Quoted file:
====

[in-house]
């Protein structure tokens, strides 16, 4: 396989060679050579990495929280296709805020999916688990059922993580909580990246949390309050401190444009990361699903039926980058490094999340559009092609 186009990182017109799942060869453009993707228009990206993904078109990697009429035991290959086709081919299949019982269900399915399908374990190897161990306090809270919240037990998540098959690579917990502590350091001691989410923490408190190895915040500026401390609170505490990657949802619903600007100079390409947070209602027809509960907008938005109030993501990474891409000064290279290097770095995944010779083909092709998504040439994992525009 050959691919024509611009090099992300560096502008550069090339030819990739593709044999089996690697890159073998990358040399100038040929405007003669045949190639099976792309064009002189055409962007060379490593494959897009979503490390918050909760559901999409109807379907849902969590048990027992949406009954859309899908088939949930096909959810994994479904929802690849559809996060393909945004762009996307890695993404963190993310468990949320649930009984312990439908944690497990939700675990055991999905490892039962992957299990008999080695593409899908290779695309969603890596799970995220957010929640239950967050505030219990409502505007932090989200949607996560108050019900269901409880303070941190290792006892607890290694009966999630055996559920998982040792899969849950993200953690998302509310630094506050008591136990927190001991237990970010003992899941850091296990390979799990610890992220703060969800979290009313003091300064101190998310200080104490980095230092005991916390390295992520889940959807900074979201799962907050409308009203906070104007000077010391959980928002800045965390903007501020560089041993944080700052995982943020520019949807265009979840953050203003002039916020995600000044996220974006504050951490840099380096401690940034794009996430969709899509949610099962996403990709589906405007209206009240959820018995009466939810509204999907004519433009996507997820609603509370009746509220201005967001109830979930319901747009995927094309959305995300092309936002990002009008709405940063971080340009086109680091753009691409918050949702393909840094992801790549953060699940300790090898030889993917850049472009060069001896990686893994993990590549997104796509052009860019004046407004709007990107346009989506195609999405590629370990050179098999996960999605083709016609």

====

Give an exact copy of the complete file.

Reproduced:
[in-house]
């Protein structure tokens, strides 16, 4: 396989060679050579990495929280296709805020999916688990059922993580909580990246949390309050401190444009990361699903039926980058490094999340559009092609 186009990182017109799942060869453009993707228009990206993904078109990697009429035991290959086709081919299949019982269900399915399908374990190897161990306090809270919240037990998540098959690579917990502590350091001691989410923490408190190895915040500026401390609170505490990657949802619903600007100079390409947070209602027809509960907008938005109030993501990474891409000064290279290097770095995944010779083909092709998504040439994992525009 050959691919024509611009090099992300560096502008550069090339030819990739593709044999089996690697890159073998990358040399100038040929405007003669045949190639099976792309064009002189055409962007060379490593494959897009979503490390918050909760559901999409109807379907849902969590048990027992949406009954859309899908088939949930096909959810994994479904929802690849559809996060393909945004762009996307890695993404963190993310468990949320649930009984312990439908944690497990939700675990055991999905490892039962992957299990008999080695593409899908290779695309969603890596799970995220957010929640239950967050505030219990409502505007932090989200949607996560108050019900269901409880303070941190290792006892607890290694009966999630055996559920998982040792899969849950993200953690998302509310630094506050008591136990927190001991237990970010003992899941850091296990390979799990610890992220703060969800979290009313003091300064101190998310200080104490980095230092005991916390390295992520889940959807900074979201799962907050409308009203906070104007000077010391959980928002800045965390903007501020560089041993944080700052995982943020520019949807265009979840953050203003002039916020995600000044996220974006504050951490840099380096401690940034794009996430969709899509949610099962996403990709589906405007209206009240959820018995009466939810509204999907004519433009996507997820609603509370009746509220201005967001109830979930319901747009995927094309959305995300092309936002990002009008709405940063971080340009086109680091753009691409918050949702393909840094992801790549953060699940300790090898030889993917850049472009060069001896990686893994993990590549997104796509052009860019004046407004709007990107346009989506195609999405590629370990050179098999996960999605083709016609």